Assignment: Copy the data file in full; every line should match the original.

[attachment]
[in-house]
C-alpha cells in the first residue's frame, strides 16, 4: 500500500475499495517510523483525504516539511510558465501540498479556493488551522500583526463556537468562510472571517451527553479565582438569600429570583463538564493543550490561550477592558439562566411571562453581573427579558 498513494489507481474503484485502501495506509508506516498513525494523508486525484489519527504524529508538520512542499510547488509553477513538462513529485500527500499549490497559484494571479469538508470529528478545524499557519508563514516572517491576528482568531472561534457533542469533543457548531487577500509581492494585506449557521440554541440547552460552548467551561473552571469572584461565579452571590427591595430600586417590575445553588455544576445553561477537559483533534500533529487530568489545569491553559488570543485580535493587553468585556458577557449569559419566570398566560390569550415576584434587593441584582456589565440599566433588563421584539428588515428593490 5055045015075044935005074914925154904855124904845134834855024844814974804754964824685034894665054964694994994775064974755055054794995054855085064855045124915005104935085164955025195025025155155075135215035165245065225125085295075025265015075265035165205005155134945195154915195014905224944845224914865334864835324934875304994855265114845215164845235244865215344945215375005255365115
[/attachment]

[in-house]
C-alpha cells in the first residue's frame, strides 16, 4: 500500500475499495517510523483525504516539511510558465501540498479556493488551522500583526463556537468562510472571517451527553479565582438569600429570583463538564493543550490561550477592558439562566411571562453581573427579558 498513494489507481474503484485502501495506509508506516498513525494523508486525484489519527504524529508538520512542499510547488509553477513538462513529485500527500499549490497559484494571479469538508470529528478545524499557519508563514516572517491576528482568531472561534457533542469533543457548531487577500509581492494585506449557521440554541440547552460552548467551561473552571469572584461565579452571590427591595430600586417590575445553588455544576445553561477537559483533534500533529487530568489545569491553559488570543485580535493587553468585556458577557449569559419566570398566560390569550415576584434587593441584582456589565440599566433588563421584539428588515428593490 5055045015075044935005074914925154904855124904845134834855024844814974804754964824685034894665054964694994994775064974755055054794995054855085064855045124915005104935085164955025195025025155155075135215035165245065225125085295075025265015075265035165205005155134945195154915195014905224944845224914865334864835324934875304994855265114845215164845235244865215344945215375005255365115